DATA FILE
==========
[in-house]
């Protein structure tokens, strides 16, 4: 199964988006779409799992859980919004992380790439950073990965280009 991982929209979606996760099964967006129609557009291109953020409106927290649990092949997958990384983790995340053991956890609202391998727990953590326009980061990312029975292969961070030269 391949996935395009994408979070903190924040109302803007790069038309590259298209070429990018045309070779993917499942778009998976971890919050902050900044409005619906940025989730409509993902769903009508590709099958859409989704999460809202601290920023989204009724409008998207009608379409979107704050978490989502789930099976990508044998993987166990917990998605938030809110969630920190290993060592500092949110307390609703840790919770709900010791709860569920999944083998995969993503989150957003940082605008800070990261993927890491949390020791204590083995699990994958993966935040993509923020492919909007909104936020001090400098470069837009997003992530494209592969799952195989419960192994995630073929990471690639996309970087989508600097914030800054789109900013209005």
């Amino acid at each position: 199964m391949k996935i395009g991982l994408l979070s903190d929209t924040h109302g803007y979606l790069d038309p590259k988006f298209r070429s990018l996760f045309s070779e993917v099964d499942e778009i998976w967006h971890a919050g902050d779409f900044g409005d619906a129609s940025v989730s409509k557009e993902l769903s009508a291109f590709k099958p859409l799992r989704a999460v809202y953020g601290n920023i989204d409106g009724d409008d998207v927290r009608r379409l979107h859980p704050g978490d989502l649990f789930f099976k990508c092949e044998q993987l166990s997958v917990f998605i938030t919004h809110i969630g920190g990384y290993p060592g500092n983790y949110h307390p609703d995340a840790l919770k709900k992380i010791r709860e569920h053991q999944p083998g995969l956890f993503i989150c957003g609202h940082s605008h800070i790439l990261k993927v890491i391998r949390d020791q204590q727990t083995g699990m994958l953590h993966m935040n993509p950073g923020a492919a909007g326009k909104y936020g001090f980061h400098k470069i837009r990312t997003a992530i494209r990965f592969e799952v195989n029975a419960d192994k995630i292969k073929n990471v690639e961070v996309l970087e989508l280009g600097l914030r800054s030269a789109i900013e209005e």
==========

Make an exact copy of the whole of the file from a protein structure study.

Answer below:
[in-house]
């Protein structure tokens, strides 16, 4: 199964988006779409799992859980919004992380790439950073990965280009 991982929209979606996760099964967006129609557009291109953020409106927290649990092949997958990384983790995340053991956890609202391998727990953590326009980061990312029975292969961070030269 391949996935395009994408979070903190924040109302803007790069038309590259298209070429990018045309070779993917499942778009998976971890919050902050900044409005619906940025989730409509993902769903009508590709099958859409989704999460809202601290920023989204009724409008998207009608379409979107704050978490989502789930099976990508044998993987166990917990998605938030809110969630920190290993060592500092949110307390609703840790919770709900010791709860569920999944083998995969993503989150957003940082605008800070990261993927890491949390020791204590083995699990994958993966935040993509923020492919909007909104936020001090400098470069837009997003992530494209592969799952195989419960192994995630073929990471690639996309970087989508600097914030800054789109900013209005």
């Amino acid at each position: 199964m391949k996935i395009g991982l994408l979070s903190d929209t924040h109302g803007y979606l790069d038309p590259k988006f298209r070429s990018l996760f045309s070779e993917v099964d499942e778009i998976w967006h971890a919050g902050d779409f900044g409005d619906a129609s940025v989730s409509k557009e993902l769903s009508a291109f590709k099958p859409l799992r989704a999460v809202y953020g601290n920023i989204d409106g009724d409008d998207v927290r009608r379409l979107h859980p704050g978490d989502l649990f789930f099976k990508c092949e044998q993987l166990s997958v917990f998605i938030t919004h809110i969630g920190g990384y290993p060592g500092n983790y949110h307390p609703d995340a840790l919770k709900k992380i010791r709860e569920h053991q999944p083998g995969l956890f993503i989150c957003g609202h940082s605008h800070i790439l990261k993927v890491i391998r949390d020791q204590q727990t083995g699990m994958l953590h993966m935040n993509p950073g923020a492919a909007g326009k909104y936020g001090f980061h400098k470069i837009r990312t997003a992530i494209r990965f592969e799952v195989n029975a419960d192994k995630i292969k073929n990471v690639e961070v996309l970087e989508l280009g600097l914030r800054s030269a789109i900013e209005e």